Talking To Children About Tragedies

Today is September 11, and many of our minds are circling back to stories of tragedy, loss, and grief. My heart feels heavy, and it isn’t just this singular event, or the wars that have followed, but devastation around the world: the haunting picture of the two-year-old boy who drowned while trying to flee Syria with his family, stories marking the ten-year anniversary of Hurricane Katrina, Facebook posts from friends doing relief work in Nepal following the earthquake.

This morning, I read an article in Brain, Child magazine about what it was like to be a mother in New York on the morning of 9/11, and I once again feel overwhelmed by the staggering hurt and pain that exists in the world. Reconciling the gap between my life and the lives in the stories I have recently encountered is impossible.

I write these sentences on my computer, in my apartment in Switzerland, with food in the refrigerator, and clean water ready at a moment’s notice. The issues concerning me today are a never-ending mountain of laundry, leaving on time to pick my children up from school, and addressing unfinished writing projects on my to-do list.

My life seems so vastly different from the lives I read about that at times, it is hard to connect.

Until images and stories of children remind me that at the heart of these stories are human lives: children, families, communities, nations.

But what about our children? How do we handle trauma with kids?

Presence with children. It is easy for adults to get distracted while waiting for news to unfold. As must as possible, restricting the 24-hour news coverage helps maintain an atmosphere of routine for children. When tragedy strikes, we must work hard to maintain presence with our children. As Susan Buttenwieser writes,

Maybe there is more to being a mom than craft projects and baking. And maybe what your daughter really needs is for you to stay focused on what is right in front of you: her.

Honoring Our Needs. Sometimes, particularly when tragedy strikes close to home, we must spend time on the phone with loved ones or check for news updates. Taking care of ourselves while remaining present with children is sometimes challenging, but we must bring our whole selves, our grieving, worried, or preoccupied selves into those relationships of presence. And when we bring our whole selves into relationship with children, children are remarkably empathetic.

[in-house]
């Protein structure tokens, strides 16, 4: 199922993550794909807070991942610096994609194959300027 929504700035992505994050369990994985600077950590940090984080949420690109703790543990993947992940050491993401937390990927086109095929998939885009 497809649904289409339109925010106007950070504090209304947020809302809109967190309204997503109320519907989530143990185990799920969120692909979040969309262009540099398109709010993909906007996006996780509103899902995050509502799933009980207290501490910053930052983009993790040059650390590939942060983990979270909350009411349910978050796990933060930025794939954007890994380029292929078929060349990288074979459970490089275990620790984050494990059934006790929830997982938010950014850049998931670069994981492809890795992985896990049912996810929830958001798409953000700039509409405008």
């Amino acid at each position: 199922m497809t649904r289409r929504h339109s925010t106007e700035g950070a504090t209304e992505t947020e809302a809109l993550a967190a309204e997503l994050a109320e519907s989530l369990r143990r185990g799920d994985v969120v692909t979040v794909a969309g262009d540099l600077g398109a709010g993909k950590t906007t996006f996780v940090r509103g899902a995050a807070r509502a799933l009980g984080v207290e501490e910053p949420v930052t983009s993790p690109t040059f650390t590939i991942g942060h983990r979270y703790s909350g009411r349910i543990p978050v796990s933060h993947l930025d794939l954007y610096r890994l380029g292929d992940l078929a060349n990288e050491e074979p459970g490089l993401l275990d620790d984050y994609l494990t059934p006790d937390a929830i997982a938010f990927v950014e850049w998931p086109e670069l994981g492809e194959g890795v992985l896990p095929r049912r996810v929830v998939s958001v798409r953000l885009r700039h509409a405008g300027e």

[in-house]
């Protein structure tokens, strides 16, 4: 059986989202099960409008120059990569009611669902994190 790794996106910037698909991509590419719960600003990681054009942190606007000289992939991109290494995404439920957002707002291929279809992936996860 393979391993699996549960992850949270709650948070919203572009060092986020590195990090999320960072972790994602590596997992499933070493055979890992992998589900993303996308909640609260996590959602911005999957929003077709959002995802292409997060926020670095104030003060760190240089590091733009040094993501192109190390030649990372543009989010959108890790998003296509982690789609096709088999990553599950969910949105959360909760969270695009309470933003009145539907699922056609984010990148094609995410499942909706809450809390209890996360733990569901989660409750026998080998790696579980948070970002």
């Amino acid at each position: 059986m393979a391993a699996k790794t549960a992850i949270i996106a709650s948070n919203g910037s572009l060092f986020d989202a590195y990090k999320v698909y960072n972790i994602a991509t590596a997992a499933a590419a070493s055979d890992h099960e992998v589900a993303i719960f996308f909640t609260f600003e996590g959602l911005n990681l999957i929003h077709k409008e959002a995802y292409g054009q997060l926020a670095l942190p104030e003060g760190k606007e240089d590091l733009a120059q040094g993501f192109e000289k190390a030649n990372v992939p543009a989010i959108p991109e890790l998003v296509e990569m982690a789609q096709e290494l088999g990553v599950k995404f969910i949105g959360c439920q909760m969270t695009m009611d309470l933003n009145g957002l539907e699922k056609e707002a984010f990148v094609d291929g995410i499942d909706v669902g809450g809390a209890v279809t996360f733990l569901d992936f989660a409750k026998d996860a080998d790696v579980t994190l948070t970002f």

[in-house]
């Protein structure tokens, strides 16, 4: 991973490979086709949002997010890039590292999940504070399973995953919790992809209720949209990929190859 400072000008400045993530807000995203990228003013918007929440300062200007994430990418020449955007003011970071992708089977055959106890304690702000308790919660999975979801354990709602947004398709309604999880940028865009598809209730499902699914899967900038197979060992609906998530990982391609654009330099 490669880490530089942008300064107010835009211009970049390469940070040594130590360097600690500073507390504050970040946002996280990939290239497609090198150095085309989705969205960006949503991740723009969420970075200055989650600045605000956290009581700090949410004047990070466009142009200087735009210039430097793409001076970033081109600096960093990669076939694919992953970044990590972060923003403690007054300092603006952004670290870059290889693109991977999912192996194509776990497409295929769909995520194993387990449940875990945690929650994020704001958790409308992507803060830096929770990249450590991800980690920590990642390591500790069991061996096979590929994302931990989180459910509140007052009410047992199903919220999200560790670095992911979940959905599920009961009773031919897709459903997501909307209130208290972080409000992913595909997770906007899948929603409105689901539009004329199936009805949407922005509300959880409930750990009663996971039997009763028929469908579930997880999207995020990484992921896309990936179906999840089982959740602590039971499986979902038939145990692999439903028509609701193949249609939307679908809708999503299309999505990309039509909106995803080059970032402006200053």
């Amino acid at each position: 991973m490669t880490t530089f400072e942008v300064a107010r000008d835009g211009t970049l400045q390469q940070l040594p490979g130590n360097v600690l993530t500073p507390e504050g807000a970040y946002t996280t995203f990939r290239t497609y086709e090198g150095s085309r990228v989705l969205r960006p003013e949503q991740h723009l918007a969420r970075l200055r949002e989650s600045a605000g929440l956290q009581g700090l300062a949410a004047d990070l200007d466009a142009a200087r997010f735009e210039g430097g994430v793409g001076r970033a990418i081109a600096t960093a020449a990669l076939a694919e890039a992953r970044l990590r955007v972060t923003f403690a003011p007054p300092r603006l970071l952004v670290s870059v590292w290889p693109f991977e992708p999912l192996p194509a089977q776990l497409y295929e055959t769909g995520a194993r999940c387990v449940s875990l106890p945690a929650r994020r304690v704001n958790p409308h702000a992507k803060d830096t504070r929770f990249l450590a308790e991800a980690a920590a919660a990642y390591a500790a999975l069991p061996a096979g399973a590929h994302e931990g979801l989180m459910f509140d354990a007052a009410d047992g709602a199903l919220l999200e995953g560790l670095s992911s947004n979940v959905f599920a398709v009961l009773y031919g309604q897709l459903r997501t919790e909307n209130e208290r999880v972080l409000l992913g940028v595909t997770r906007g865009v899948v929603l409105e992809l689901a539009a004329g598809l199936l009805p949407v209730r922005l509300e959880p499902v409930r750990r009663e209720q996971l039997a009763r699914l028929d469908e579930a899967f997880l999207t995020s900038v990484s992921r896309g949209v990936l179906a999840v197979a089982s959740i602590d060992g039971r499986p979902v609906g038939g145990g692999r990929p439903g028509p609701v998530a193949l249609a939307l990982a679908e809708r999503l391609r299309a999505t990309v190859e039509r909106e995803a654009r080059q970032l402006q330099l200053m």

Give age appropriate information in supported environments. When children are met with scary events, it is important that they can trust the adults in their lives to be honest with them.

Be careful about television. Children often interpret television news replays as novel events. Each time they see a plane crash into a building, they think it’s a new plane and a new building. Consider turning to written sources for news updates or wait to watch video clips until you can preview them before children see them.

Let them PLAY!  One of the most powerful things that children can do to process tragedy is to play. Consider how children play “doctor” right after yearly checkups, or “family” when a peer has a new sibling. Add props to dramatic play that assists children in constructing a play world, and then give them time and space to weave a play theme.

Share stories of hope, and find ways for children to be involved. In the face of tragedy, we seek ways to effect change in our neighborhoods and around the world – through acts of financial generosity, or bold hospitality, or radical creativity, or ingenious community building. Find ways to bring children into that process, demonstrating that they can make a difference.

Other helpful resources:

Children With Big Fears

I receive questions from parents and educators on a regular basis, and often think – Well, I know what I would do, but how would someone else respond?   Our tools and strategies are embedded in our own cultural background and adapt to fit the needs of our individual children.  One person could never have the answers for every situation! 

When I read this question about childhood fears, I invited four wise early childhood professionals to offer a range of perspectives on how to they might respond.  I hope you find some strategies and tools from the following mix of responses that might help you in your journey.  If you have a difficult situation with your children and need some ideas, please contact me.

“Dear Emily,

Rhea* has a fear of flying. The last time she flew was on a five hour flight when she was three.  She was nervous, but when the flight came, it was largely uneventful.  A few months ago we were supposed to fly to visit my parents. Rhea had made some comments about not wanting to fly. We bought her some toy airplanes and we talked about what it would be like and I really thought she would be fine. Well…she wasn’t.

Long story short, we had to get off the plane because she would not stay seated – her fear was too intense.  We are planning a trip in six months to be with family.  Rhea has been saying that she isn’t going to go. She says we can go without her, or we can have our family reunion closer to home.  She is only four, and I don’t think she has any concept of airplanes crashing.  I don’t think that’s at the root of her fear.  In her words, she is afraid of going high and fast.  Do you have any advice on how we can help her overcome this?”

Ijumaa Jordan